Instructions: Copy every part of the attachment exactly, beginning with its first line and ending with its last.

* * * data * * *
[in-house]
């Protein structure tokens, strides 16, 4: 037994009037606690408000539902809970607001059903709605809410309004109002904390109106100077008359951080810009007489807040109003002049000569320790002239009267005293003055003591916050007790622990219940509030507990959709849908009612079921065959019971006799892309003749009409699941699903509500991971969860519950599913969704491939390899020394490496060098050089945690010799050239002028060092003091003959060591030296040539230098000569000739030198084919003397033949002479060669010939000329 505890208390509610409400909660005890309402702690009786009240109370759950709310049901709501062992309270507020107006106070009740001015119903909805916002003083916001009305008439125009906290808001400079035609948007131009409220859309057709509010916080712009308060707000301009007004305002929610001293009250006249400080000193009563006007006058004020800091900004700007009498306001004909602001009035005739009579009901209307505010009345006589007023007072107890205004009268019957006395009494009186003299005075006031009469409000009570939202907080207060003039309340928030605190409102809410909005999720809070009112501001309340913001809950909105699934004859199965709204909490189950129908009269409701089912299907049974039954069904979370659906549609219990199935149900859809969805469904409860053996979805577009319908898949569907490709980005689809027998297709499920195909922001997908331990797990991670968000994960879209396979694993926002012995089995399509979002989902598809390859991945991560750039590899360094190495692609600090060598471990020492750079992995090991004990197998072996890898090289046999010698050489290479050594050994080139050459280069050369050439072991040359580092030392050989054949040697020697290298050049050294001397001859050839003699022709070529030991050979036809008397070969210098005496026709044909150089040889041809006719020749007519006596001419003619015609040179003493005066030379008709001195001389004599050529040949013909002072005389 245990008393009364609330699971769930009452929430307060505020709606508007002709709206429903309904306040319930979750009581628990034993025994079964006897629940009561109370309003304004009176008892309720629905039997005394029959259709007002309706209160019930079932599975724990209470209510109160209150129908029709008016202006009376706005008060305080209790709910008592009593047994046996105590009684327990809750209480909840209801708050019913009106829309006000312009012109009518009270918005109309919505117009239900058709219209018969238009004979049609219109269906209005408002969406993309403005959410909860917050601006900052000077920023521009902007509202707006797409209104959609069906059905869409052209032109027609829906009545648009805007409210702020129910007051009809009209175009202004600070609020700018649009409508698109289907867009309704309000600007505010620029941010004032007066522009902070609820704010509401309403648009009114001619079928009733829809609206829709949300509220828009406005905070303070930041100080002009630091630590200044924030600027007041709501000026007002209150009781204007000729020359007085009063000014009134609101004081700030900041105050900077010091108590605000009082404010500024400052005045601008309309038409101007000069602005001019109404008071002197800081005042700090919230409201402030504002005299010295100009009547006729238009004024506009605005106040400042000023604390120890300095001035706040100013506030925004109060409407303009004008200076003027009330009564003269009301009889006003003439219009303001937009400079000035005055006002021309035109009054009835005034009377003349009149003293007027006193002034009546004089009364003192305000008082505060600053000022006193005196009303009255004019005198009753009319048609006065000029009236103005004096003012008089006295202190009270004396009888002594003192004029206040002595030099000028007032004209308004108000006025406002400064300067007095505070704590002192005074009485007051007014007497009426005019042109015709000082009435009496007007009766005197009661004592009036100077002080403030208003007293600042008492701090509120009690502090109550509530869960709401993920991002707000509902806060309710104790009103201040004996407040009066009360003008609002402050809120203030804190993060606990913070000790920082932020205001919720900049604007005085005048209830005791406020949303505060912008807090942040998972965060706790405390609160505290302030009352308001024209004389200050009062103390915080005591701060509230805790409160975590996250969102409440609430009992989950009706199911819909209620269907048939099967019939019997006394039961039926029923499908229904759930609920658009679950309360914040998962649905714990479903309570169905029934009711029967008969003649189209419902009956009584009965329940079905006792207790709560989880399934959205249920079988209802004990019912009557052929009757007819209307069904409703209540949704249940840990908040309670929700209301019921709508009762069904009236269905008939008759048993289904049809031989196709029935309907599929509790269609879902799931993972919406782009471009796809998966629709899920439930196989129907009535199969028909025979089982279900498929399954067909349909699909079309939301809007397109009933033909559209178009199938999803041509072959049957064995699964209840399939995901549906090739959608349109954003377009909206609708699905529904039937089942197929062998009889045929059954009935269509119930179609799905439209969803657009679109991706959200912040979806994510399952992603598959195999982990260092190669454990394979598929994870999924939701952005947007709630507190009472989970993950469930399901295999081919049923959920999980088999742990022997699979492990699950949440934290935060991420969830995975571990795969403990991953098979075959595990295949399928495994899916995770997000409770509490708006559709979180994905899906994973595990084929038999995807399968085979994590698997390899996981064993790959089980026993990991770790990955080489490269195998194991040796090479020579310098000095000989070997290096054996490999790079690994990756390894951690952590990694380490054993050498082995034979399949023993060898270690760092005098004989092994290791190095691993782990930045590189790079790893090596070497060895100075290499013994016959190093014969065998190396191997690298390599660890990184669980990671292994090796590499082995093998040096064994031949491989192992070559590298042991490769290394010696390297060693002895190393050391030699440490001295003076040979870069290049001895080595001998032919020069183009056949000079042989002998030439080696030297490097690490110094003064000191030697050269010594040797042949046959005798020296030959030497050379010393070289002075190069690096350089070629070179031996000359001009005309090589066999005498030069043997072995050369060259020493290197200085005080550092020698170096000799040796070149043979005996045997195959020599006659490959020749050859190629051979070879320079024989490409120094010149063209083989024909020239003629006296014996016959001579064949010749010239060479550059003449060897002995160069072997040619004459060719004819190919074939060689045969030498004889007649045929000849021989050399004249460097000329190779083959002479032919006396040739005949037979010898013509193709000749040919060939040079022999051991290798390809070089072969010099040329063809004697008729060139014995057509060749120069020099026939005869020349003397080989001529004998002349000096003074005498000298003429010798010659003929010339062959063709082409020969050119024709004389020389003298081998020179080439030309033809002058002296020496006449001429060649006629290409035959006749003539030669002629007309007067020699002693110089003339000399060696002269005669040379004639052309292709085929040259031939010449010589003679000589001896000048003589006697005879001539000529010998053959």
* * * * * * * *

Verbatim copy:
[in-house]
């Protein structure tokens, strides 16, 4: 037994009037606690408000539902809970607001059903709605809410309004109002904390109106100077008359951080810009007489807040109003002049000569320790002239009267005293003055003591916050007790622990219940509030507990959709849908009612079921065959019971006799892309003749009409699941699903509500991971969860519950599913969704491939390899020394490496060098050089945690010799050239002028060092003091003959060591030296040539230098000569000739030198084919003397033949002479060669010939000329 505890208390509610409400909660005890309402702690009786009240109370759950709310049901709501062992309270507020107006106070009740001015119903909805916002003083916001009305008439125009906290808001400079035609948007131009409220859309057709509010916080712009308060707000301009007004305002929610001293009250006249400080000193009563006007006058004020800091900004700007009498306001004909602001009035005739009579009901209307505010009345006589007023007072107890205004009268019957006395009494009186003299005075006031009469409000009570939202907080207060003039309340928030605190409102809410909005999720809070009112501001309340913001809950909105699934004859199965709204909490189950129908009269409701089912299907049974039954069904979370659906549609219990199935149900859809969805469904409860053996979805577009319908898949569907490709980005689809027998297709499920195909922001997908331990797990991670968000994960879209396979694993926002012995089995399509979002989902598809390859991945991560750039590899360094190495692609600090060598471990020492750079992995090991004990197998072996890898090289046999010698050489290479050594050994080139050459280069050369050439072991040359580092030392050989054949040697020697290298050049050294001397001859050839003699022709070529030991050979036809008397070969210098005496026709044909150089040889041809006719020749007519006596001419003619015609040179003493005066030379008709001195001389004599050529040949013909002072005389 245990008393009364609330699971769930009452929430307060505020709606508007002709709206429903309904306040319930979750009581628990034993025994079964006897629940009561109370309003304004009176008892309720629905039997005394029959259709007002309706209160019930079932599975724990209470209510109160209150129908029709008016202006009376706005008060305080209790709910008592009593047994046996105590009684327990809750209480909840209801708050019913009106829309006000312009012109009518009270918005109309919505117009239900058709219209018969238009004979049609219109269906209005408002969406993309403005959410909860917050601006900052000077920023521009902007509202707006797409209104959609069906059905869409052209032109027609829906009545648009805007409210702020129910007051009809009209175009202004600070609020700018649009409508698109289907867009309704309000600007505010620029941010004032007066522009902070609820704010509401309403648009009114001619079928009733829809609206829709949300509220828009406005905070303070930041100080002009630091630590200044924030600027007041709501000026007002209150009781204007000729020359007085009063000014009134609101004081700030900041105050900077010091108590605000009082404010500024400052005045601008309309038409101007000069602005001019109404008071002197800081005042700090919230409201402030504002005299010295100009009547006729238009004024506009605005106040400042000023604390120890300095001035706040100013506030925004109060409407303009004008200076003027009330009564003269009301009889006003003439219009303001937009400079000035005055006002021309035109009054009835005034009377003349009149003293007027006193002034009546004089009364003192305000008082505060600053000022006193005196009303009255004019005198009753009319048609006065000029009236103005004096003012008089006295202190009270004396009888002594003192004029206040002595030099000028007032004209308004108000006025406002400064300067007095505070704590002192005074009485007051007014007497009426005019042109015709000082009435009496007007009766005197009661004592009036100077002080403030208003007293600042008492701090509120009690502090109550509530869960709401993920991002707000509902806060309710104790009103201040004996407040009066009360003008609002402050809120203030804190993060606990913070000790920082932020205001919720900049604007005085005048209830005791406020949303505060912008807090942040998972965060706790405390609160505290302030009352308001024209004389200050009062103390915080005591701060509230805790409160975590996250969102409440609430009992989950009706199911819909209620269907048939099967019939019997006394039961039926029923499908229904759930609920658009679950309360914040998962649905714990479903309570169905029934009711029967008969003649189209419902009956009584009965329940079905006792207790709560989880399934959205249920079988209802004990019912009557052929009757007819209307069904409703209540949704249940840990908040309670929700209301019921709508009762069904009236269905008939008759048993289904049809031989196709029935309907599929509790269609879902799931993972919406782009471009796809998966629709899920439930196989129907009535199969028909025979089982279900498929399954067909349909699909079309939301809007397109009933033909559209178009199938999803041509072959049957064995699964209840399939995901549906090739959608349109954003377009909206609708699905529904039937089942197929062998009889045929059954009935269509119930179609799905439209969803657009679109991706959200912040979806994510399952992603598959195999982990260092190669454990394979598929994870999924939701952005947007709630507190009472989970993950469930399901295999081919049923959920999980088999742990022997699979492990699950949440934290935060991420969830995975571990795969403990991953098979075959595990295949399928495994899916995770997000409770509490708006559709979180994905899906994973595990084929038999995807399968085979994590698997390899996981064993790959089980026993990991770790990955080489490269195998194991040796090479020579310098000095000989070997290096054996490999790079690994990756390894951690952590990694380490054993050498082995034979399949023993060898270690760092005098004989092994290791190095691993782990930045590189790079790893090596070497060895100075290499013994016959190093014969065998190396191997690298390599660890990184669980990671292994090796590499082995093998040096064994031949491989192992070559590298042991490769290394010696390297060693002895190393050391030699440490001295003076040979870069290049001895080595001998032919020069183009056949000079042989002998030439080696030297490097690490110094003064000191030697050269010594040797042949046959005798020296030959030497050379010393070289002075190069690096350089070629070179031996000359001009005309090589066999005498030069043997072995050369060259020493290197200085005080550092020698170096000799040796070149043979005996045997195959020599006659490959020749050859190629051979070879320079024989490409120094010149063209083989024909020239003629006296014996016959001579064949010749010239060479550059003449060897002995160069072997040619004459060719004819190919074939060689045969030498004889007649045929000849021989050399004249460097000329190779083959002479032919006396040739005949037979010898013509193709000749040919060939040079022999051991290798390809070089072969010099040329063809004697008729060139014995057509060749120069020099026939005869020349003397080989001529004998002349000096003074005498000298003429010798010659003929010339062959063709082409020969050119024709004389020389003298081998020179080439030309033809002058002296020496006449001429060649006629290409035959006749003539030669002629007309007067020699002693110089003339000399060696002269005669040379004639052309292709085929040259031939010449010589003679000589001896000048003589006697005879001539000529010998053959």